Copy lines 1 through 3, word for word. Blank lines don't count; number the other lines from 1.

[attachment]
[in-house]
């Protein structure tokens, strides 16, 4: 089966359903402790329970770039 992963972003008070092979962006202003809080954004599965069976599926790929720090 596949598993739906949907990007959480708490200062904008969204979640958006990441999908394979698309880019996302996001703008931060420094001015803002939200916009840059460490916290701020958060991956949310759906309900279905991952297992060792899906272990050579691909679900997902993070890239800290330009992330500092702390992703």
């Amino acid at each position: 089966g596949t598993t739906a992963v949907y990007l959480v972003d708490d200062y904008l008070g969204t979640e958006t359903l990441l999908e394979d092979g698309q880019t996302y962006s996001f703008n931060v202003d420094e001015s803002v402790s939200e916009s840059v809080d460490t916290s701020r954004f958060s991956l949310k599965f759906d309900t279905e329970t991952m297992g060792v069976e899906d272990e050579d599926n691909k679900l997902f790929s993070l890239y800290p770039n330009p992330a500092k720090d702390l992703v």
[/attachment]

[in-house]
């Protein structure tokens, strides 16, 4: 089966359903402790329970770039 992963972003008070092979962006202003809080954004599965069976599926790929720090 596949598993739906949907990007959480708490200062904008969204979640958006990441999908394979698309880019996302996001703008931060420094001015803002939200916009840059460490916290701020958060991956949310759906309900279905991952297992060792899906272990050579691909679900997902993070890239800290330009992330500092702390992703």
């Amino acid at each position: 089966g596949t598993t739906a992963v949907y990007l959480v972003d708490d200062y904008l008070g969204t979640e958006t359903l990441l999908e394979d092979g698309q880019t996302y962006s996001f703008n931060v202003d420094e001015s803002v402790s939200e916009s840059v809080d460490t916290s701020r954004f958060s991956l949310k599965f759906d309900t279905e329970t991952m297992g060792v069976e899906d272990e050579d599926n691909k679900l997902f790929s993070l890239y800290p770039n330009p992330a500092k720090d702390l992703v």